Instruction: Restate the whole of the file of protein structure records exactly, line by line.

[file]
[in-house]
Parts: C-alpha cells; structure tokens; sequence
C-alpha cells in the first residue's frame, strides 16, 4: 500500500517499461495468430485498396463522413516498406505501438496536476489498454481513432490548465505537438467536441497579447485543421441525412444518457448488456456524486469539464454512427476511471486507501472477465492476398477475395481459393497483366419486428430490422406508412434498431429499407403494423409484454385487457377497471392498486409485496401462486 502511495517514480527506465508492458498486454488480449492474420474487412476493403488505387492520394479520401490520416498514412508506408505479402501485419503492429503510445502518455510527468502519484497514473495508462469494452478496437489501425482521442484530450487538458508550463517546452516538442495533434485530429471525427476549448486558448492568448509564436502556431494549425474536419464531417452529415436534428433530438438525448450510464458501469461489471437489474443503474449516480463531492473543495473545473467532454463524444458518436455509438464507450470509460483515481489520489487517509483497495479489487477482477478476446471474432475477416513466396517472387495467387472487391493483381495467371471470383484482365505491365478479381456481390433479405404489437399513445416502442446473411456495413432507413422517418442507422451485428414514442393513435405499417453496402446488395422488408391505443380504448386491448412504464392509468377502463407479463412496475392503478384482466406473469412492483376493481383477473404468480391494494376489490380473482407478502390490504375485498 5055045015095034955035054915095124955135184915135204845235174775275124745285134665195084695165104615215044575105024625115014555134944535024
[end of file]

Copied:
[in-house]
Parts: C-alpha cells; structure tokens; sequence
C-alpha cells in the first residue's frame, strides 16, 4: 500500500517499461495468430485498396463522413516498406505501438496536476489498454481513432490548465505537438467536441497579447485543421441525412444518457448488456456524486469539464454512427476511471486507501472477465492476398477475395481459393497483366419486428430490422406508412434498431429499407403494423409484454385487457377497471392498486409485496401462486 502511495517514480527506465508492458498486454488480449492474420474487412476493403488505387492520394479520401490520416498514412508506408505479402501485419503492429503510445502518455510527468502519484497514473495508462469494452478496437489501425482521442484530450487538458508550463517546452516538442495533434485530429471525427476549448486558448492568448509564436502556431494549425474536419464531417452529415436534428433530438438525448450510464458501469461489471437489474443503474449516480463531492473543495473545473467532454463524444458518436455509438464507450470509460483515481489520489487517509483497495479489487477482477478476446471474432475477416513466396517472387495467387472487391493483381495467371471470383484482365505491365478479381456481390433479405404489437399513445416502442446473411456495413432507413422517418442507422451485428414514442393513435405499417453496402446488395422488408391505443380504448386491448412504464392509468377502463407479463412496475392503478384482466406473469412492483376493481383477473404468480391494494376489490380473482407478502390490504375485498 5055045015095034955035054915095124955135184915135204845235174775275124745285134665195084695165104615215044575105024625115014555134944535024